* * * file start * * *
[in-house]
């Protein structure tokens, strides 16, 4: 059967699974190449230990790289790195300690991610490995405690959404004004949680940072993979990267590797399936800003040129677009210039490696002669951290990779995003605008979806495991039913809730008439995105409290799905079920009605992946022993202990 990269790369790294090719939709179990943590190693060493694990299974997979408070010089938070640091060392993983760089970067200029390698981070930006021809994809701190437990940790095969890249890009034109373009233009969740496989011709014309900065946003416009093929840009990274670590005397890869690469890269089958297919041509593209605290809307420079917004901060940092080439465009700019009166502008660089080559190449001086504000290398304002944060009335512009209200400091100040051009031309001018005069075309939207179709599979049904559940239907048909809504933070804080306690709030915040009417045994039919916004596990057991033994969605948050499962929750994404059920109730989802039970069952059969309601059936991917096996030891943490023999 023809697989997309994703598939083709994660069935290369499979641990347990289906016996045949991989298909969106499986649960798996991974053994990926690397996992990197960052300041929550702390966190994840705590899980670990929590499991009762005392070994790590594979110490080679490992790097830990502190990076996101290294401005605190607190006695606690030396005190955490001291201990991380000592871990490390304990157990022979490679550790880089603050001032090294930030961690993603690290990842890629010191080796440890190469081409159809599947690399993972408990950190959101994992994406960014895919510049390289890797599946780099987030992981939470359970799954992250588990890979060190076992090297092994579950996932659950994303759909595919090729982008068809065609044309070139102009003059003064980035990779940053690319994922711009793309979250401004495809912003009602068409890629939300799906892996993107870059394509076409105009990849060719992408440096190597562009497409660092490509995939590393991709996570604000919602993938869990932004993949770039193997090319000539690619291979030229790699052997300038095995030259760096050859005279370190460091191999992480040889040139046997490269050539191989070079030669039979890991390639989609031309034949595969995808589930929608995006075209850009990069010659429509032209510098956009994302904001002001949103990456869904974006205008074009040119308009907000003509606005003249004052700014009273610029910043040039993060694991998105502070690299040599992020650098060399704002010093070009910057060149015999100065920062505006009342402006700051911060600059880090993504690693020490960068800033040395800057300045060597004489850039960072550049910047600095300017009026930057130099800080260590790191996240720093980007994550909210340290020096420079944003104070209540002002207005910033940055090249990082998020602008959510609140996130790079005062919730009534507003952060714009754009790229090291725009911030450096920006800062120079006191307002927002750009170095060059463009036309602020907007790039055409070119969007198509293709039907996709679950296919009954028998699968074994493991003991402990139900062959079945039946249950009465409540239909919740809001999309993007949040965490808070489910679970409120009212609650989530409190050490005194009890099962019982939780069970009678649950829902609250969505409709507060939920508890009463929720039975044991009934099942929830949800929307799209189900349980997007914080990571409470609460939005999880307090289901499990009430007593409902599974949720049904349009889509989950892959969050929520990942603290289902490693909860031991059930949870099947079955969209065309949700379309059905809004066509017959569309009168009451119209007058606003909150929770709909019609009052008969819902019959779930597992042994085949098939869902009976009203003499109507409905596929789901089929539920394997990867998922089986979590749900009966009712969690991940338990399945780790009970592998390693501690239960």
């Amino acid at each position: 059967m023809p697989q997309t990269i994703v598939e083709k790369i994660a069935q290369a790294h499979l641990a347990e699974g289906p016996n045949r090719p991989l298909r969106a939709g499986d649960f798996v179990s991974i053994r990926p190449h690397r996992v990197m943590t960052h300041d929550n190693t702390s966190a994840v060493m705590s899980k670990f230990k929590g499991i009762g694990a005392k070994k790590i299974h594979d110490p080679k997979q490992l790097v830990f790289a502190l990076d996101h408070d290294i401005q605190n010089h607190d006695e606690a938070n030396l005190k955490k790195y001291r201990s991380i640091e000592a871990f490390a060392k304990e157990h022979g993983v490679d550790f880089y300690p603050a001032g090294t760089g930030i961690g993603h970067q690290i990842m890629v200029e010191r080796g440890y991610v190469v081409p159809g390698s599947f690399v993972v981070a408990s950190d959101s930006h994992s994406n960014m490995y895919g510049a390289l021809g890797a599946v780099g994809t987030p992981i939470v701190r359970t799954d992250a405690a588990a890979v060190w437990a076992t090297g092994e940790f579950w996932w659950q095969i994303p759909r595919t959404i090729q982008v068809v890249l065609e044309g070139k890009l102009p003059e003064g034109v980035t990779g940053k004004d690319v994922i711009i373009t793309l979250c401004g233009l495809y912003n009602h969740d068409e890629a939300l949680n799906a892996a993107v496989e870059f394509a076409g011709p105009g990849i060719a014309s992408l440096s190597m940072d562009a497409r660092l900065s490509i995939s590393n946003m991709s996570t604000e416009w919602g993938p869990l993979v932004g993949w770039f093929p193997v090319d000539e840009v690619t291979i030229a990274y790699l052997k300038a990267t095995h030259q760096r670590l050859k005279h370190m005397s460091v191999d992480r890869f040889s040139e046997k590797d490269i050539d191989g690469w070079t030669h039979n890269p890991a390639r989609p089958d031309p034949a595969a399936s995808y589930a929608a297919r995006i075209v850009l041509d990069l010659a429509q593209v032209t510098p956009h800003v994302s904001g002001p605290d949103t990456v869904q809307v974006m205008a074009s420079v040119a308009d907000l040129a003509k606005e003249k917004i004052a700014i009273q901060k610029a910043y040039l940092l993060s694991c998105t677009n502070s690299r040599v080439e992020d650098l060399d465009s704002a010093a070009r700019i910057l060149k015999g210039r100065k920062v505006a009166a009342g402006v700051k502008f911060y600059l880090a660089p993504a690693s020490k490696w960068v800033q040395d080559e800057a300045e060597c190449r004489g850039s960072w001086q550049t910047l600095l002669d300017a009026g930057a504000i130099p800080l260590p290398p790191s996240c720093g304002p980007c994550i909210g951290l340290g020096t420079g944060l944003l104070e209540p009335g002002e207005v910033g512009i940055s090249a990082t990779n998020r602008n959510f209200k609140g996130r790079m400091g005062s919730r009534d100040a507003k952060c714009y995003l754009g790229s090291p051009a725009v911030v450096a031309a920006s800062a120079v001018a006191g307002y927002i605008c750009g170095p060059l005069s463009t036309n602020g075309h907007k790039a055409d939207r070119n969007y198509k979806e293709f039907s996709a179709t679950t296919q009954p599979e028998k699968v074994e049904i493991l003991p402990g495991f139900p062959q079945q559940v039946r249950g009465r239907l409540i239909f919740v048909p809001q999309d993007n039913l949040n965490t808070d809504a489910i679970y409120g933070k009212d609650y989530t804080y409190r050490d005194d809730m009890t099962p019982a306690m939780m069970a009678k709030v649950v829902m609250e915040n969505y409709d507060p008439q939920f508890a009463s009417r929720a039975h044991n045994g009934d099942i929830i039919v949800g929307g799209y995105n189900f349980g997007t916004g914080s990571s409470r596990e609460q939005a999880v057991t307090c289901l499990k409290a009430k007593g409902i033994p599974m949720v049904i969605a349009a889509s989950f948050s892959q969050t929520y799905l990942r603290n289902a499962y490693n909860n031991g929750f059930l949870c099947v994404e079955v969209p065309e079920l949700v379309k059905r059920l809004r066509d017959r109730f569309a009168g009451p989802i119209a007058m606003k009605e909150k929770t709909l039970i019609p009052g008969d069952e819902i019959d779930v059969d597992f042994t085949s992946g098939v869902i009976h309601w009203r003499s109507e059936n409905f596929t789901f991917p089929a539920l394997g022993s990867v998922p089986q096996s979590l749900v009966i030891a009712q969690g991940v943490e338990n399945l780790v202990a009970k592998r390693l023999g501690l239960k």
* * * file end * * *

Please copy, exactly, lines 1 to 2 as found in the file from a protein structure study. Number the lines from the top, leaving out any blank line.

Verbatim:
[in-house]
């Protein structure tokens, strides 16, 4: 059967699974190449230990790289790195300690991610490995405690959404004004949680940072993979990267590797399936800003040129677009210039490696002669951290990779995003605008979806495991039913809730008439995105409290799905079920009605992946022993202990 990269790369790294090719939709179990943590190693060493694990299974997979408070010089938070640091060392993983760089970067200029390698981070930006021809994809701190437990940790095969890249890009034109373009233009969740496989011709014309900065946003416009093929840009990274670590005397890869690469890269089958297919041509593209605290809307420079917004901060940092080439465009700019009166502008660089080559190449001086504000290398304002944060009335512009209200400091100040051009031309001018005069075309939207179709599979049904559940239907048909809504933070804080306690709030915040009417045994039919916004596990057991033994969605948050499962929750994404059920109730989802039970069952059969309601059936991917096996030891943490023999 023809697989997309994703598939083709994660069935290369499979641990347990289906016996045949991989298909969106499986649960798996991974053994990926690397996992990197960052300041929550702390966190994840705590899980670990929590499991009762005392070994790590594979110490080679490992790097830990502190990076996101290294401005605190607190006695606690030396005190955490001291201990991380000592871990490390304990157990022979490679550790880089603050001032090294930030961690993603690290990842890629010191080796440890190469081409159809599947690399993972408990950190959101994992994406960014895919510049390289890797599946780099987030992981939470359970799954992250588990890979060190076992090297092994579950996932659950994303759909595919090729982008068809065609044309070139102009003059003064980035990779940053690319994922711009793309979250401004495809912003009602068409890629939300799906892996993107870059394509076409105009990849060719992408440096190597562009497409660092490509995939590393991709996570604000919602993938869990932004993949770039193997090319000539690619291979030229790699052997300038095995030259760096050859005279370190460091191999992480040889040139046997490269050539191989070079030669039979890991390639989609031309034949595969995808589930929608995006075209850009990069010659429509032209510098956009994302904001002001949103990456869904974006205008074009040119308009907000003509606005003249004052700014009273610029910043040039993060694991998105502070690299040599992020650098060399704002010093070009910057060149015999100065920062505006009342402006700051911060600059880090993504690693020490960068800033040395800057300045060597004489850039960072550049910047600095300017009026930057130099800080260590790191996240720093980007994550909210340290020096420079944003104070209540002002207005910033940055090249990082998020602008959510609140996130790079005062919730009534507003952060714009754009790229090291725009911030450096920006800062120079006191307002927002750009170095060059463009036309602020907007790039055409070119969007198509293709039907996709679950296919009954028998699968074994493991003991402990139900062959079945039946249950009465409540239909919740809001999309993007949040965490808070489910679970409120009212609650989530409190050490005194009890099962019982939780069970009678649950829902609250969505409709507060939920508890009463929720039975044991009934099942929830949800929307799209189900349980997007914080990571409470609460939005999880307090289901499990009430007593409902599974949720049904349009889509989950892959969050929520990942603290289902490693909860031991059930949870099947079955969209065309949700379309059905809004066509017959569309009168009451119209007058606003909150929770709909019609009052008969819902019959779930597992042994085949098939869902009976009203003499109507409905596929789901089929539920394997990867998922089986979590749900009966009712969690991940338990399945780790009970592998390693501690239960």